Govt set to revive B'luru Vision Group

BVG will bring all civic stakeholders under one umbrella to improve City's infra

 The State government is all set to revive the Bengaluru Vision Group (BVG), set up on Public Private Partnership (PPP) model on the lines of Bangalore Agenda Task Force (BATF) to address civic issues.

Following a stay by the High Court, BVG remained defunct ever since it was set up in March 2014.

Though the court disposed of the Public Interest Litigation challenging the setting up of BVG a good six months ago, neither the ministers from the City nor the government showed any interest in reviving it.

Plan in the making
The BVG is said to be working on a concrete plan on how to make Bengaluru a better place to live, by bringing all civic stakeholders under one umbrella.

Speaking to Deccan Herald, Transport Minister Ramalinga Reddy who was earlier the Bengaluru district incharge minister and BVG chairman said that he had forwarded the file to the new Bengaluru development minister K J George.

“I sent the file to George after he was made Bengaluru development minister. Now, it is for him to take it forward,’’ he said.

Asked why he didn’t take any decision in the last six months, Ramalinga Reddy attributed the delay to BBMP elections.

George, however, was unaware of the development and said that there was a stay. When pointed that the court had disposed of the PIL, he said, “I will seek information and revive BVG at the earliest.”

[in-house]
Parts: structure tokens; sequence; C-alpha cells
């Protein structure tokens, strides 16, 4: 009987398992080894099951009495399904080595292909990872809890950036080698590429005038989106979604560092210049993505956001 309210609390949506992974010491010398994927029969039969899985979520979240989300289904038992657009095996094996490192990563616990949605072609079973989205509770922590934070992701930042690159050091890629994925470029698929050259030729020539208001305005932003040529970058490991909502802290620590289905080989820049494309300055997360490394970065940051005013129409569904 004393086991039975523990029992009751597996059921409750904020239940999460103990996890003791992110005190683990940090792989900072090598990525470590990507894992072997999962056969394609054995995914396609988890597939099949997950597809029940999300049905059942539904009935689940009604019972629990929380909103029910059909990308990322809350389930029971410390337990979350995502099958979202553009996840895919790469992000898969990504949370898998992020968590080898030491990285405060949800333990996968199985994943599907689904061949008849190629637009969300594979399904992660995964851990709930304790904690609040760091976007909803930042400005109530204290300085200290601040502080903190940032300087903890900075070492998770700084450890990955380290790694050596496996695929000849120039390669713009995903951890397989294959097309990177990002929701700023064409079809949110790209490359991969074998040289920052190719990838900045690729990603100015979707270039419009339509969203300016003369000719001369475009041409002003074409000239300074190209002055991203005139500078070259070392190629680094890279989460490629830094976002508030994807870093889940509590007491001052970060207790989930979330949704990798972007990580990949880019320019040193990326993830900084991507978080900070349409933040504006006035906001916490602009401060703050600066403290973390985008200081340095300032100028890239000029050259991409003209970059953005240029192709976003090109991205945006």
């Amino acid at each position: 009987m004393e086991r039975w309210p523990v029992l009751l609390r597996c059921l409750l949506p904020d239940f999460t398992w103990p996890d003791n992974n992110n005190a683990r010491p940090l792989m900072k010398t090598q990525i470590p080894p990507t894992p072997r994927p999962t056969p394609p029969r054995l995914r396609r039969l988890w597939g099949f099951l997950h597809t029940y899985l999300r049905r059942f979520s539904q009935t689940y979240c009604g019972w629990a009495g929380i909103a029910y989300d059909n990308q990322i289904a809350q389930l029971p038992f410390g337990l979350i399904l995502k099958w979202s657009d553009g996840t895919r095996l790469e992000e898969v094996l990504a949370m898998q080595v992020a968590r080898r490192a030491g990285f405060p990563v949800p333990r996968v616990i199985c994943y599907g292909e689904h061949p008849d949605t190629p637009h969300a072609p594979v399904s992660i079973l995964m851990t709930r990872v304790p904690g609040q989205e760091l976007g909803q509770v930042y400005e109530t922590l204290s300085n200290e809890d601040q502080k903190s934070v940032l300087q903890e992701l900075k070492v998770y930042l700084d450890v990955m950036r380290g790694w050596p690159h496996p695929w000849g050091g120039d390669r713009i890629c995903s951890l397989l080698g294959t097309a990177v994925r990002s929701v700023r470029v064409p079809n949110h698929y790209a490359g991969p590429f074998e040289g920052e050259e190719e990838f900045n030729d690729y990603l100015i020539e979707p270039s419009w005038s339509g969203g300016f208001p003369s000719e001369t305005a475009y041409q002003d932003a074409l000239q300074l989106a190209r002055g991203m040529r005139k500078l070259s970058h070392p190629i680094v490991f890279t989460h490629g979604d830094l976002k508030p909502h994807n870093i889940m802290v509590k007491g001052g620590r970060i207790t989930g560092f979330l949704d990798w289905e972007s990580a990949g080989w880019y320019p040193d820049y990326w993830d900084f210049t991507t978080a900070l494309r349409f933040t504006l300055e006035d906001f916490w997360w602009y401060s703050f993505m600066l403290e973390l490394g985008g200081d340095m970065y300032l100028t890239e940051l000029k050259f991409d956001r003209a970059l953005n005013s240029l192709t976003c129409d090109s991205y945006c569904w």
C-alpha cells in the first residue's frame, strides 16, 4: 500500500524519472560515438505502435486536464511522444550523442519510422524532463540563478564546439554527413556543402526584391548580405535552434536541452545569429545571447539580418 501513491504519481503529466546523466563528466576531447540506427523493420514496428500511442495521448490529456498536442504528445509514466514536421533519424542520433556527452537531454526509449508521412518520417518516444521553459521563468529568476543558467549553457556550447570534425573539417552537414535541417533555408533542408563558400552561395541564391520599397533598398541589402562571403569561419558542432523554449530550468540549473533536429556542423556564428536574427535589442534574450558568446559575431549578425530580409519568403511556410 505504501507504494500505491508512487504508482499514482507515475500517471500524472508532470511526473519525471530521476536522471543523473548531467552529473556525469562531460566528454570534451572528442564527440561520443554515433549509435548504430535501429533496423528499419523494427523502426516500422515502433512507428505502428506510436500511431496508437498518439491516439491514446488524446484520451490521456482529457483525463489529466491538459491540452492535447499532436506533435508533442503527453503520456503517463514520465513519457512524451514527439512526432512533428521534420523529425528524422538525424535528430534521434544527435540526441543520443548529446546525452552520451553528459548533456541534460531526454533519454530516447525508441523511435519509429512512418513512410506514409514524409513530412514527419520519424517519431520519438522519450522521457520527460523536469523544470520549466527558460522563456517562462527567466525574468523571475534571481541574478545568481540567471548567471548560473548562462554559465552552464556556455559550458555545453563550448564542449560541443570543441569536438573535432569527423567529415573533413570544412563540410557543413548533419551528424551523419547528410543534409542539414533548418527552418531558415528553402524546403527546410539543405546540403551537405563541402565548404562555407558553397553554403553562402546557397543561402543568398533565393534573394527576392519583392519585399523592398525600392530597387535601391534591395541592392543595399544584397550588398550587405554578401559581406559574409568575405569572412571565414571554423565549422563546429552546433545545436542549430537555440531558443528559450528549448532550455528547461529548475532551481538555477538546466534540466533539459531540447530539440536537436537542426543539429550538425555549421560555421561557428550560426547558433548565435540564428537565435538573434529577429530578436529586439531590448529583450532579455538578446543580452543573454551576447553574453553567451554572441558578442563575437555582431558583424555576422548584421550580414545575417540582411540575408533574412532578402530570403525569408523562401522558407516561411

The government, however, is caught between the rock and the hard place.
Janaagraha founder Ramesh Ramanathan who was the executive chairman of the group has expressed his inability to head BVG.

“Soon after the PIL was cleared, I wrote to the government expressing my inability to be executive chairman. I am not sure of their decision making on this matter.’’

It is not clear whether he would reconsider his decision if the government persuades, though George said he would convince Ramanathan to partner with the State in developing Bengaluru.

Ministers from the City, Krishna Byregowda and Dinesh Gundu Rao were the force behind creating the BVG.

The two convinced Reddy to take up the matter with the chief minister. It is after much convincing by them that BVG was created.

Both the ministers still feel the necessity for such a group to address multiple problems of the City.

Interest and expertise
“It’s not necessary that bureaucrats and politicians know everything. A lot of people are interested in Bengaluru’s development. It’s important to use services of people who have both interest and expertise,’’ says Rao.

Gowda said, “Bengaluru is facing many challenges. Some of the solutions are inside the government, while we need to look outside to address several complex problems.

“The vision group helps to bring broader exposure and expertise to address complex civic issues by anticipating future problems and plan for them.’’

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